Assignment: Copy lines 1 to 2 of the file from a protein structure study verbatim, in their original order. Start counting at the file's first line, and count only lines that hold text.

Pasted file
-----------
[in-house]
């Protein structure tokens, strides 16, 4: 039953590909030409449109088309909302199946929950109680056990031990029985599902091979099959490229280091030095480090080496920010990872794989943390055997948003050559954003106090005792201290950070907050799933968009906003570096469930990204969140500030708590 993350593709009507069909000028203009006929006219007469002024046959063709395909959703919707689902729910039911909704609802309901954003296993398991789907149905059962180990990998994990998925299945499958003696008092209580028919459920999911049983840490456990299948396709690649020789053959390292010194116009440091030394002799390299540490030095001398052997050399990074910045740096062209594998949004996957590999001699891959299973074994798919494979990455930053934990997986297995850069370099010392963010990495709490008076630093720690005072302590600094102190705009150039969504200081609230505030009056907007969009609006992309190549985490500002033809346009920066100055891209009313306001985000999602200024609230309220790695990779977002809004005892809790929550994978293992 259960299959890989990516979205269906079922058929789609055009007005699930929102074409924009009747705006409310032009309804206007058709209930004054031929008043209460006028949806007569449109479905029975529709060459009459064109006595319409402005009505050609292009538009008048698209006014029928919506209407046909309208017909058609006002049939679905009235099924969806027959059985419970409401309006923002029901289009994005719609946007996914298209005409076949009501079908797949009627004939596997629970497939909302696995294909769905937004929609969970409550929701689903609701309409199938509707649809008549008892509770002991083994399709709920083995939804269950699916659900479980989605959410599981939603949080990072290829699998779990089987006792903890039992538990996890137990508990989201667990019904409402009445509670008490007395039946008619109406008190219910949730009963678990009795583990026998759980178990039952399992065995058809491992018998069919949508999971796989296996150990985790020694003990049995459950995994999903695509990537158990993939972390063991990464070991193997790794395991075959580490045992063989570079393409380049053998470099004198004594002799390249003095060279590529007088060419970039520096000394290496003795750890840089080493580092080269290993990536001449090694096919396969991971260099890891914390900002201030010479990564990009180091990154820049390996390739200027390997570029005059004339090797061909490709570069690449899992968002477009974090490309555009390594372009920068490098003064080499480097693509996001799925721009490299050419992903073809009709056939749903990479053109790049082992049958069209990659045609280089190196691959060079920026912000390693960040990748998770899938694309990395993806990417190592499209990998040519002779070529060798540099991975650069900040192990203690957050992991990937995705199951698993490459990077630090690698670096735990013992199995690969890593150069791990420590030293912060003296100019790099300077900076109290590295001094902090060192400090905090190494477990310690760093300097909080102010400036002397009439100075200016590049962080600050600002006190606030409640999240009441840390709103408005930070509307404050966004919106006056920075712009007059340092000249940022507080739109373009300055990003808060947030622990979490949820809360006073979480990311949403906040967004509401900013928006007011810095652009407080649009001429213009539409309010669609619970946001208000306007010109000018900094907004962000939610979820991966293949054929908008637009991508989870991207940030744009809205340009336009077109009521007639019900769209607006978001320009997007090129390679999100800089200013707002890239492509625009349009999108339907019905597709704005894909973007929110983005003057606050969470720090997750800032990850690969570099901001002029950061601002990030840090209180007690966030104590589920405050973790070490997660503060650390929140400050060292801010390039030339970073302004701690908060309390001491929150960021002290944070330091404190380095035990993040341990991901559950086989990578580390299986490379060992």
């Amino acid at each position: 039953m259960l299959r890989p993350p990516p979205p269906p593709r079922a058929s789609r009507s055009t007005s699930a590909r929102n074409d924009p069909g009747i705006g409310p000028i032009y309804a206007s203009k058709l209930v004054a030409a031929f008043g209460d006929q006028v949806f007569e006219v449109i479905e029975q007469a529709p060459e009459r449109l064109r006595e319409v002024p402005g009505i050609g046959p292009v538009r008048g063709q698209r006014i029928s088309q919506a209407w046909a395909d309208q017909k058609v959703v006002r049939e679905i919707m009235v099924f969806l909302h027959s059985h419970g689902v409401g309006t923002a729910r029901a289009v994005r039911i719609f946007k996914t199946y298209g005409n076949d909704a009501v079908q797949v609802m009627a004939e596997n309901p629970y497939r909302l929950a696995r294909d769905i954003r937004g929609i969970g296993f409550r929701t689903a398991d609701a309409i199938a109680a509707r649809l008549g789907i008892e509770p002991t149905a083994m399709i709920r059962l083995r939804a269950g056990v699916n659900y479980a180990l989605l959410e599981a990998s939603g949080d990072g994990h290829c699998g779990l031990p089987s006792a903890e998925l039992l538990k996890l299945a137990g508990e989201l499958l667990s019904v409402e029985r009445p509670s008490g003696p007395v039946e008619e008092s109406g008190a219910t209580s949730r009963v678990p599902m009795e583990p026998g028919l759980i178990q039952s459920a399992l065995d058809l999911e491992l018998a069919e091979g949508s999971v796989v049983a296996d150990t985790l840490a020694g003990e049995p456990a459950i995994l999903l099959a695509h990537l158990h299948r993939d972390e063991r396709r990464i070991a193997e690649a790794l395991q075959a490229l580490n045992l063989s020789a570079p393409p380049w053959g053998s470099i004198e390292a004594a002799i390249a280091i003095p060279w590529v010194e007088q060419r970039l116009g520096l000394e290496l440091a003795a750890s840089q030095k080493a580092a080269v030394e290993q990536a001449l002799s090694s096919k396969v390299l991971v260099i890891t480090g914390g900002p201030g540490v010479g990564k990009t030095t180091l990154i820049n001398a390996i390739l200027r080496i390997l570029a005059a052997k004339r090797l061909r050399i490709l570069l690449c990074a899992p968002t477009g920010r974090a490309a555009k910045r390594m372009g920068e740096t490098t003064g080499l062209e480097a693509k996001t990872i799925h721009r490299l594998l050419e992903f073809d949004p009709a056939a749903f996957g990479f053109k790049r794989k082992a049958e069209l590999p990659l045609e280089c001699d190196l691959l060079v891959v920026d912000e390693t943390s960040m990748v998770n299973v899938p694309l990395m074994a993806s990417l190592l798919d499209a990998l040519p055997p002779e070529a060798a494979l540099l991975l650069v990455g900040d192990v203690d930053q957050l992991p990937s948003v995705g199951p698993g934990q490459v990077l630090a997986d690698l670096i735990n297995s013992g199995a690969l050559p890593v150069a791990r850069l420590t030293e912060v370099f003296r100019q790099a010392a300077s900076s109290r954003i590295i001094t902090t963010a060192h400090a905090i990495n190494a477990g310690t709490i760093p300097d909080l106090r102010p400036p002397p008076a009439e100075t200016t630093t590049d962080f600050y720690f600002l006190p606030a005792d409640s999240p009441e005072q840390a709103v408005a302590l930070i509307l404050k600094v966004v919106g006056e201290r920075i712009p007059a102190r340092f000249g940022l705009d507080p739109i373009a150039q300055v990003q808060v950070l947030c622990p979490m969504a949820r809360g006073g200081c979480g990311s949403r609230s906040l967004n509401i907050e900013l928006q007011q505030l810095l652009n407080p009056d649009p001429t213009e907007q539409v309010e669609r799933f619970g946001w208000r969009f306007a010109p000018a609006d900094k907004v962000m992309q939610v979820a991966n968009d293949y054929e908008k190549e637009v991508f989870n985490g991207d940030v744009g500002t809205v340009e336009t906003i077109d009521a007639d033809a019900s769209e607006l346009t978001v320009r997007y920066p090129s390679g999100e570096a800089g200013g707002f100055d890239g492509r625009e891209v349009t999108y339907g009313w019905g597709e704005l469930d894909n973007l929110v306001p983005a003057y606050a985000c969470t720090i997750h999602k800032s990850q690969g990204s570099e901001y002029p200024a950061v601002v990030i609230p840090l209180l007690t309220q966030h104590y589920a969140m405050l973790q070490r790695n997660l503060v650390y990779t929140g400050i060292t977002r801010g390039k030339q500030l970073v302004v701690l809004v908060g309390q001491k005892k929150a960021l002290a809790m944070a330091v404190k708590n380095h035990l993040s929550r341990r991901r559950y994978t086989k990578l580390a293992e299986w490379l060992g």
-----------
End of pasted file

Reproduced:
[in-house]
């Protein structure tokens, strides 16, 4: 039953590909030409449109088309909302199946929950109680056990031990029985599902091979099959490229280091030095480090080496920010990872794989943390055997948003050559954003106090005792201290950070907050799933968009906003570096469930990204969140500030708590 993350593709009507069909000028203009006929006219007469002024046959063709395909959703919707689902729910039911909704609802309901954003296993398991789907149905059962180990990998994990998925299945499958003696008092209580028919459920999911049983840490456990299948396709690649020789053959390292010194116009440091030394002799390299540490030095001398052997050399990074910045740096062209594998949004996957590999001699891959299973074994798919494979990455930053934990997986297995850069370099010392963010990495709490008076630093720690005072302590600094102190705009150039969504200081609230505030009056907007969009609006992309190549985490500002033809346009920066100055891209009313306001985000999602200024609230309220790695990779977002809004005892809790929550994978293992 259960299959890989990516979205269906079922058929789609055009007005699930929102074409924009009747705006409310032009309804206007058709209930004054031929008043209460006028949806007569449109479905029975529709060459009459064109006595319409402005009505050609292009538009008048698209006014029928919506209407046909309208017909058609006002049939679905009235099924969806027959059985419970409401309006923002029901289009994005719609946007996914298209005409076949009501079908797949009627004939596997629970497939909302696995294909769905937004929609969970409550929701689903609701309409199938509707649809008549008892509770002991083994399709709920083995939804269950699916659900479980989605959410599981939603949080990072290829699998779990089987006792903890039992538990996890137990508990989201667990019904409402009445509670008490007395039946008619109406008190219910949730009963678990009795583990026998759980178990039952399992065995058809491992018998069919949508999971796989296996150990985790020694003990049995459950995994999903695509990537158990993939972390063991990464070991193997790794395991075959580490045992063989570079393409380049053998470099004198004594002799390249003095060279590529007088060419970039520096000394290496003795750890840089080493580092080269290993990536001449090694096919396969991971260099890891914390900002201030010479990564990009180091990154820049390996390739200027390997570029005059004339090797061909490709570069690449899992968002477009974090490309555009390594372009920068490098003064080499480097693509996001799925721009490299050419992903073809009709056939749903990479053109790049082992049958069209990659045609280089190196691959060079920026912000390693960040990748998770899938694309990395993806990417190592499209990998040519002779070529060798540099991975650069900040192990203690957050992991990937995705199951698993490459990077630090690698670096735990013992199995690969890593150069791990420590030293912060003296100019790099300077900076109290590295001094902090060192400090905090190494477990310690760093300097909080102010400036002397009439100075200016590049962080600050600002006190606030409640999240009441840390709103408005930070509307404050966004919106006056920075712009007059340092000249940022507080739109373009300055990003808060947030622990979490949820809360006073979480990311949403906040967004509401900013928006007011810095652009407080649009001429213009539409309010669609619970946001208000306007010109000018900094907004962000939610979820991966293949054929908008637009991508989870991207940030744009809205340009336009077109009521007639019900769209607006978001320009997007090129390679999100800089200013707002890239492509625009349009999108339907019905597709704005894909973007929110983005003057606050969470720090997750800032990850690969570099901001002029950061601002990030840090209180007690966030104590589920405050973790070490997660503060650390929140400050060292801010390039030339970073302004701690908060309390001491929150960021002290944070330091404190380095035990993040341990991901559950086989990578580390299986490379060992």